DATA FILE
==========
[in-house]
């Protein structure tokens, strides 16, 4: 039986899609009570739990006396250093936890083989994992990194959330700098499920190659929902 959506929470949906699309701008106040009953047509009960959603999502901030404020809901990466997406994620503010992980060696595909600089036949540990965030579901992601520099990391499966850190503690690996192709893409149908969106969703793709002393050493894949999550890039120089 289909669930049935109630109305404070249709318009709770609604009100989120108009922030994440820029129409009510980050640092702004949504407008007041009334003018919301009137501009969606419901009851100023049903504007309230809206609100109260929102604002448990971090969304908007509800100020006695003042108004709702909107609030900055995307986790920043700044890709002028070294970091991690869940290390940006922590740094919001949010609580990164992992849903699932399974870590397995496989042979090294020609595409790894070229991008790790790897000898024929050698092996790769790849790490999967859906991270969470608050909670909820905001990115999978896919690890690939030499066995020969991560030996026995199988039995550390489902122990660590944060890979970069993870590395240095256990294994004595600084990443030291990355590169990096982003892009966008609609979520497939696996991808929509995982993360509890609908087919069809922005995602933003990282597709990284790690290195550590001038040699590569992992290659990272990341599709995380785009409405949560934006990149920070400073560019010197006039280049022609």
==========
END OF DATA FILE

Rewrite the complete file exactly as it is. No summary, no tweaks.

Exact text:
[in-house]
């Protein structure tokens, strides 16, 4: 039986899609009570739990006396250093936890083989994992990194959330700098499920190659929902 959506929470949906699309701008106040009953047509009960959603999502901030404020809901990466997406994620503010992980060696595909600089036949540990965030579901992601520099990391499966850190503690690996192709893409149908969106969703793709002393050493894949999550890039120089 289909669930049935109630109305404070249709318009709770609604009100989120108009922030994440820029129409009510980050640092702004949504407008007041009334003018919301009137501009969606419901009851100023049903504007309230809206609100109260929102604002448990971090969304908007509800100020006695003042108004709702909107609030900055995307986790920043700044890709002028070294970091991690869940290390940006922590740094919001949010609580990164992992849903699932399974870590397995496989042979090294020609595409790894070229991008790790790897000898024929050698092996790769790849790490999967859906991270969470608050909670909820905001990115999978896919690890690939030499066995020969991560030996026995199988039995550390489902122990660590944060890979970069993870590395240095256990294994004595600084990443030291990355590169990096982003892009966008609609979520497939696996991808929509995982993360509890609908087919069809922005995602933003990282597709990284790690290195550590001038040699590569992992290659990272990341599709995380785009409405949560934006990149920070400073560019010197006039280049022609």